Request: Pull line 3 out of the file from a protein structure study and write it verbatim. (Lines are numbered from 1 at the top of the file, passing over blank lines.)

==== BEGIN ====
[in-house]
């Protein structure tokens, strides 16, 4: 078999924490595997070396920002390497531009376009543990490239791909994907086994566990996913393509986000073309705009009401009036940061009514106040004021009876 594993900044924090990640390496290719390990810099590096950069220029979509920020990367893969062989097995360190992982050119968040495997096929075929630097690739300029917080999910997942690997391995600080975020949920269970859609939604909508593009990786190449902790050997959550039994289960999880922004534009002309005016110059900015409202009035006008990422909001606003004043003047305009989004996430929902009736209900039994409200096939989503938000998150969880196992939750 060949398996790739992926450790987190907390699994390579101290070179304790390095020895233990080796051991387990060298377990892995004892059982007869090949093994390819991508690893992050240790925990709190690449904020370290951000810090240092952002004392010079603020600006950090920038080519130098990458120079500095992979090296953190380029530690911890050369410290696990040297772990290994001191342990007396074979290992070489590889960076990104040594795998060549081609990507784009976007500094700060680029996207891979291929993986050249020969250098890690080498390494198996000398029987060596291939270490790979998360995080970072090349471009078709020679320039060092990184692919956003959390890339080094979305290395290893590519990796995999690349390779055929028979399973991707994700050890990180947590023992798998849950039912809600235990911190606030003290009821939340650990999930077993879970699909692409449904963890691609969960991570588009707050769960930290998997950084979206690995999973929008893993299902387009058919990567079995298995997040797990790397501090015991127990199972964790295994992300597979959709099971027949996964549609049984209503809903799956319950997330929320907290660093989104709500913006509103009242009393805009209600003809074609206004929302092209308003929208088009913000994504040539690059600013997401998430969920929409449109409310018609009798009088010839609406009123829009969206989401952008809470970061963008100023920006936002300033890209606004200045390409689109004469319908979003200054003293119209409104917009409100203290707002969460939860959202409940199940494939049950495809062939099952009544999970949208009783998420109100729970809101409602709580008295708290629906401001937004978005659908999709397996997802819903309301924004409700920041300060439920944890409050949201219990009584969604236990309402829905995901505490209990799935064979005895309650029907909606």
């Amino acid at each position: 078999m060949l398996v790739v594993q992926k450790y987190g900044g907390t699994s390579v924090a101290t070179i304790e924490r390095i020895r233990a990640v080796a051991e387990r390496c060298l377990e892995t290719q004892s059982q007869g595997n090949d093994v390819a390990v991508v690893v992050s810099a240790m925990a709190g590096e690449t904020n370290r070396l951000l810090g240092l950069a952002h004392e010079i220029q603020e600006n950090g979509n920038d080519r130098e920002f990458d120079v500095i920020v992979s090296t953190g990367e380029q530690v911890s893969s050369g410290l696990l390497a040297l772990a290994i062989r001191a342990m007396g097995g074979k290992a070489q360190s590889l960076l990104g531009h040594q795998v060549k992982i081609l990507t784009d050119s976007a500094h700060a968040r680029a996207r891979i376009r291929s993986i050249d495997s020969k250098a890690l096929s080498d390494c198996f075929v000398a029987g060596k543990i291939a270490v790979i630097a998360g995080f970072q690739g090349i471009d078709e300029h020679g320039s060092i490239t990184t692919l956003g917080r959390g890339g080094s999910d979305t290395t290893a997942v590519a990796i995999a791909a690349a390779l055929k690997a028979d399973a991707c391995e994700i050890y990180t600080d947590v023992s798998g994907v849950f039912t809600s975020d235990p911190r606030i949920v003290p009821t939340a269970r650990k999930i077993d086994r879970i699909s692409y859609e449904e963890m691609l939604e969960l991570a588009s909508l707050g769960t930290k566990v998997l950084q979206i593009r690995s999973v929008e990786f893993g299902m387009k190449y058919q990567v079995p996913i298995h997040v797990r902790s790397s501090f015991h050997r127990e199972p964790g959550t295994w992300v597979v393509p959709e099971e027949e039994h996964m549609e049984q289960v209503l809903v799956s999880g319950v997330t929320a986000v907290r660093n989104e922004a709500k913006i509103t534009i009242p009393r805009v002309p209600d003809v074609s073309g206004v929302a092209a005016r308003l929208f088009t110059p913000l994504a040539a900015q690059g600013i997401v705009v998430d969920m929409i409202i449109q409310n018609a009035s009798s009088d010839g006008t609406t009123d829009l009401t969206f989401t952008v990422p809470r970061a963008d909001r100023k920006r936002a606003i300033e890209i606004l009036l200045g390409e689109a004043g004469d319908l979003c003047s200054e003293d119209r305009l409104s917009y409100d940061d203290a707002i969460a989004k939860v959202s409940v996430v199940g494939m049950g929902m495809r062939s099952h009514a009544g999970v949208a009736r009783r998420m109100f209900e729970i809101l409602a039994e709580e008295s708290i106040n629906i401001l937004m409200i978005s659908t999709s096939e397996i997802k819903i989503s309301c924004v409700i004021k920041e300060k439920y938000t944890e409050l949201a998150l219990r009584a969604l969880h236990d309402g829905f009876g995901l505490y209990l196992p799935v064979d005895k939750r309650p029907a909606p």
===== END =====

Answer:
């Amino acid at each position: 078999m060949l398996v790739v594993q992926k450790y987190g900044g907390t699994s390579v924090a101290t070179i304790e924490r390095i020895r233990a990640v080796a051991e387990r390496c060298l377990e892995t290719q004892s059982q007869g595997n090949d093994v390819a390990v991508v690893v992050s810099a240790m925990a709190g590096e690449t904020n370290r070396l951000l810090g240092l950069a952002h004392e010079i220029q603020e600006n950090g979509n920038d080519r130098e920002f990458d120079v500095i920020v992979s090296t953190g990367e380029q530690v911890s893969s050369g410290l696990l390497a040297l772990a290994i062989r001191a342990m007396g097995g074979k290992a070489q360190s590889l960076l990104g531009h040594q795998v060549k992982i081609l990507t784009d050119s976007a500094h700060a968040r680029a996207r891979i376009r291929s993986i050249d495997s020969k250098a890690l096929s080498d390494c198996f075929v000398a029987g060596k543990i291939a270490v790979i630097a998360g995080f970072q690739g090349i471009d078709e300029h020679g320039s060092i490239t990184t692919l956003g917080r959390g890339g080094s999910d979305t290395t290893a997942v590519a990796i995999a791909a690349a390779l055929k690997a028979d399973a991707c391995e994700i050890y990180t600080d947590v023992s798998g994907v849950f039912t809600s975020d235990p911190r606030i949920v003290p009821t939340a269970r650990k999930i077993d086994r879970i699909s692409y859609e449904e963890m691609l939604e969960l991570a588009s909508l707050g769960t930290k566990v998997l950084q979206i593009r690995s999973v929008e990786f893993g299902m387009k190449y058919q990567v079995p996913i298995h997040v797990r902790s790397s501090f015991h050997r127990e199972p964790g959550t295994w992300v597979v393509p959709e099971e027949e039994h996964m549609e049984q289960v209503l809903v799956s999880g319950v997330t929320a986000v907290r660093n989104e922004a709500k913006i509103t534009i009242p009393r805009v002309p209600d003809v074609s073309g206004v929302a092209a005016r308003l929208f088009t110059p913000l994504a040539a900015q690059g600013i997401v705009v998430d969920m929409i409202i449109q409310n018609a009035s009798s009088d010839g006008t609406t009123d829009l009401t969206f989401t952008v990422p809470r970061a963008d909001r100023k920006r936002a606003i300033e890209i606004l009036l200045g390409e689109a004043g004469d319908l979003c003047s200054e003293d119209r305009l409104s917009y409100d940061d203290a707002i969460a989004k939860v959202s409940v996430v199940g494939m049950g929902m495809r062939s099952h009514a009544g999970v949208a009736r009783r998420m109100f209900e729970i809101l409602a039994e709580e008295s708290i106040n629906i401001l937004m409200i978005s659908t999709s096939e397996i997802k819903i989503s309301c924004v409700i004021k920041e300060k439920y938000t944890e409050l949201a998150l219990r009584a969604l969880h236990d309402g829905f009876g995901l505490y209990l196992p799935v064979d005895k939750r309650p029907a909606p």